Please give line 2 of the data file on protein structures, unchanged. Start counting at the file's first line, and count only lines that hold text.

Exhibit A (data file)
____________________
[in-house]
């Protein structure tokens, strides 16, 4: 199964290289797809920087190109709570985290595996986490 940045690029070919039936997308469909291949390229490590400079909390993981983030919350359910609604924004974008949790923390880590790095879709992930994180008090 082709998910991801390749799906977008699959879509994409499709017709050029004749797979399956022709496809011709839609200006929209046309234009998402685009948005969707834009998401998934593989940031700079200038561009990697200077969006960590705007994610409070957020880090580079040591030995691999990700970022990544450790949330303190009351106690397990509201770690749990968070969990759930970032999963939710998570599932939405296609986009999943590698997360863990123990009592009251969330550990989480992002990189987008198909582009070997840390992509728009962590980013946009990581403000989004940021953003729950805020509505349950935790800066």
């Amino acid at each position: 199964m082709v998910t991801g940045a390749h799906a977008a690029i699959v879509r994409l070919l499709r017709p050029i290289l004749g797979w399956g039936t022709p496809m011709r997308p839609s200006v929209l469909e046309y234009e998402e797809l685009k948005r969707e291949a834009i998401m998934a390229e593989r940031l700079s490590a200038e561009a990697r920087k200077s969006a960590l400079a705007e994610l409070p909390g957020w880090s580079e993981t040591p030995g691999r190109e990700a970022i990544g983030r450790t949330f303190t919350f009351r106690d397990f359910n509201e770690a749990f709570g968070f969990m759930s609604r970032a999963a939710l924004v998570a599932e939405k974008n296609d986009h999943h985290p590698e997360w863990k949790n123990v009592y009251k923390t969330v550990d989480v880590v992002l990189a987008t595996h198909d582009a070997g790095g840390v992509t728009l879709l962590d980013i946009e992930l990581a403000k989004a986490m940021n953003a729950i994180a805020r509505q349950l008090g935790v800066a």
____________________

């Protein structure tokens, strides 16, 4: 199964290289797809920087190109709570985290595996986490 940045690029070919039936997308469909291949390229490590400079909390993981983030919350359910609604924004974008949790923390880590790095879709992930994180008090 082709998910991801390749799906977008699959879509994409499709017709050029004749797979399956022709496809011709839609200006929209046309234009998402685009948005969707834009998401998934593989940031700079200038561009990697200077969006960590705007994610409070957020880090580079040591030995691999990700970022990544450790949330303190009351106690397990509201770690749990968070969990759930970032999963939710998570599932939405296609986009999943590698997360863990123990009592009251969330550990989480992002990189987008198909582009070997840390992509728009962590980013946009990581403000989004940021953003729950805020509505349950935790800066």